The National Weather Service confirmed the tornado happened and while it caused no damage and hurt no one, many wondered why all the advanced technology offered no warning.
From a Haboob just outside of town, to marble sized hail stones and now a tornado; caught on video, nearly reaching the summit of Rattlesnake Mountain.
It's safe to say this has been a wild summer for weather.
"July was just crazy and August and with all the heat and what not it just exploded finally!" says Travis Larson.
Travis Larson sent video of the tornado to KEPR.
He's lived in the Tri-Cities his whole life, and never seen anything like it. Travis snagged the images near Hanford.
"I went back outside and looked up and there was a big funnel coming down and then you see all the dust and the dirt and everything on top of Rattlesnake," he says.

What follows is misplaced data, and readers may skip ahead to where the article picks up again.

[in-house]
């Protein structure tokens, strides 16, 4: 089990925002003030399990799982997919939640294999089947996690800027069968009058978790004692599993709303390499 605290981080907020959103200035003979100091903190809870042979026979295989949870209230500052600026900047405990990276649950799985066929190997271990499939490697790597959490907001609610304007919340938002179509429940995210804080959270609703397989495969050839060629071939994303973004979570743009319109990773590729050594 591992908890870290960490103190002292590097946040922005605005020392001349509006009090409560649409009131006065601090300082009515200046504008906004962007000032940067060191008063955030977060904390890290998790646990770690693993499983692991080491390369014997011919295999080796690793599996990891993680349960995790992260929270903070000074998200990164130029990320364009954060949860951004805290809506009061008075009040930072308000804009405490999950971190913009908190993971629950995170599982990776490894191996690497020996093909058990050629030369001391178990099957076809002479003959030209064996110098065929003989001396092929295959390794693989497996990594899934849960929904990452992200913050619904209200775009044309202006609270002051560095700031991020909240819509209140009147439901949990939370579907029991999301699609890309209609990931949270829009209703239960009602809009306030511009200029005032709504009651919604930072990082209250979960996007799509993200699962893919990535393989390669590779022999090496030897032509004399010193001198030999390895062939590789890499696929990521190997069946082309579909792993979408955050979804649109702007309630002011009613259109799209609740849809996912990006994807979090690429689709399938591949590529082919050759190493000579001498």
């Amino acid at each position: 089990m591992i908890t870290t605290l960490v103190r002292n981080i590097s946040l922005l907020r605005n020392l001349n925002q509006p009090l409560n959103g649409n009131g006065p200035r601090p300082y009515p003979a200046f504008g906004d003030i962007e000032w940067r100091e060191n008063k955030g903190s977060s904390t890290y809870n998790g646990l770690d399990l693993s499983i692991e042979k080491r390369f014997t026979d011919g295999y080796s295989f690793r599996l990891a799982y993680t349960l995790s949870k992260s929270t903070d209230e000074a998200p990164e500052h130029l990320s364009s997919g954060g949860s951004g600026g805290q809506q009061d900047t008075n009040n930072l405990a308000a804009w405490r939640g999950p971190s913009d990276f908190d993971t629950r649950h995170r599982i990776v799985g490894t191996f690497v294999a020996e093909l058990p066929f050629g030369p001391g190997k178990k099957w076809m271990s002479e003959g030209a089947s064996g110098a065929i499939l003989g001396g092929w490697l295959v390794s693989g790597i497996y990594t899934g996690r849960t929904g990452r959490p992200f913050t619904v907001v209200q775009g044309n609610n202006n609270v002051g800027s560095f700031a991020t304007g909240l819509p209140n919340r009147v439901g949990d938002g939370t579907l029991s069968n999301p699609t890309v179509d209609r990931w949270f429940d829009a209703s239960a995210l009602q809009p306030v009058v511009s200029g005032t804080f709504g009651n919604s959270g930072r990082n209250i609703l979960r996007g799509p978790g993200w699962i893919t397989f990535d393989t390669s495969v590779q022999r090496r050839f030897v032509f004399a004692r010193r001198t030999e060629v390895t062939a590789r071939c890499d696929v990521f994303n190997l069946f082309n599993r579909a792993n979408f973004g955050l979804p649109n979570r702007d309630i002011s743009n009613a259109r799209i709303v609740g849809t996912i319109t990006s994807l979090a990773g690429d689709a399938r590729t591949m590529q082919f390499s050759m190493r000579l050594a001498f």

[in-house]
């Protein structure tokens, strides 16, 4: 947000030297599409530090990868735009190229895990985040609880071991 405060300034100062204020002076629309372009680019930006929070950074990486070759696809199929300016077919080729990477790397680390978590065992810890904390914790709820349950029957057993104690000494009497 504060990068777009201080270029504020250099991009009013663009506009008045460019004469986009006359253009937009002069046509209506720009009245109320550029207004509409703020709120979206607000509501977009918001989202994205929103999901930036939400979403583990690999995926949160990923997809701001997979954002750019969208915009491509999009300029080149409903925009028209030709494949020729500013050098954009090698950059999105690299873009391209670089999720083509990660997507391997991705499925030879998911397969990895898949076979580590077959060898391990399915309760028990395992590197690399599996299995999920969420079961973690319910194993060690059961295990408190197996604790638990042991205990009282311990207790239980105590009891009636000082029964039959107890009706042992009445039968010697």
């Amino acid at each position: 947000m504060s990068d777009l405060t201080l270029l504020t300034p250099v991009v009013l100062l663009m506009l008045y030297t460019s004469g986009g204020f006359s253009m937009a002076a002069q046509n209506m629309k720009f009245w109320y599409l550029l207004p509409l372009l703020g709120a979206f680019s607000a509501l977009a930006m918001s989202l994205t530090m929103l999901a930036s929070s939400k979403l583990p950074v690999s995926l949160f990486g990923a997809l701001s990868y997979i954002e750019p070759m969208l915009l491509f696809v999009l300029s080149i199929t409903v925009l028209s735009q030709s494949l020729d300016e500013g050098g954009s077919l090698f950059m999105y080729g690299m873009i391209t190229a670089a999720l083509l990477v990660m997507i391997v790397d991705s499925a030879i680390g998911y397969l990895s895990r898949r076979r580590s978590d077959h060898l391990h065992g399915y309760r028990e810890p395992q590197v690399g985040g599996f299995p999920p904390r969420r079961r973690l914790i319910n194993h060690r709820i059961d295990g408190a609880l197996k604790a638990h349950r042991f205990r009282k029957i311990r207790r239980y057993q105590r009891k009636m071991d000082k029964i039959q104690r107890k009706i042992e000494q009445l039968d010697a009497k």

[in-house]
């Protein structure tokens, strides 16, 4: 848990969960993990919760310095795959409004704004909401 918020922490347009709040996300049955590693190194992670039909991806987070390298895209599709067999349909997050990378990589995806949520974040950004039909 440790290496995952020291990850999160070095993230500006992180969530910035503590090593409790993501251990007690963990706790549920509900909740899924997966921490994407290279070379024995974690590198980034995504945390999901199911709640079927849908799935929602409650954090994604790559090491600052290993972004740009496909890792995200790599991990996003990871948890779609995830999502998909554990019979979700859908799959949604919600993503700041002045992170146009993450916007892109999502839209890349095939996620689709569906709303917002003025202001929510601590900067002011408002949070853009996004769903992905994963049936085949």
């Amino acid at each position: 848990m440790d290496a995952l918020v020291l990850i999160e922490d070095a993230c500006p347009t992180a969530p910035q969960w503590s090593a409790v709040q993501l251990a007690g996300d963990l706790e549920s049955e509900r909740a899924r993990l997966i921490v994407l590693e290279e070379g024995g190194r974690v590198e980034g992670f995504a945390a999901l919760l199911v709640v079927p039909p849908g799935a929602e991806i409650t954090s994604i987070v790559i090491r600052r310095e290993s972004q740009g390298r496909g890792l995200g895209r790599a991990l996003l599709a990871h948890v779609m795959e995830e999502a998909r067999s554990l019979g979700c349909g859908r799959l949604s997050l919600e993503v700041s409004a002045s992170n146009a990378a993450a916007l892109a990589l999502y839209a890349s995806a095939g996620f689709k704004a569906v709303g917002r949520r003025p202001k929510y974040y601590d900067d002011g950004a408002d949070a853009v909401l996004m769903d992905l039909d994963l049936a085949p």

The tornado actually started near the top of Rattlesnake Mountain and then made its way down the South side of it. The reason it kicked up so much dust is because it was hitting a non-irrigated area. Which also means, no one was in any immediate danger.
Which is good, because the National Weather Service says their Doppler radar didn't spike, even with the 90 mile an hour winds.
"We usually issue a tornado warning when we're seeing tight circulation on the Doppler, with this situation, the tornado being small and weak and far from the radar, we just didn't see the the tight circulation that we'd like to see to issue a tornado warning," National Weather Service Meteorologist Michael Vescio over the phone.
The last time a tornado actually hit our area was five years ago near Pendleton.
"There might be one or two in the entire state of Washington and Oregon combined during the course of a year. It's not a common occurrence," Vescio said.
Reminding us all of just how rare the sight was.
The National Weather Service is still gathering info but for now are labeling this an EF-0 tornado, the lowest level.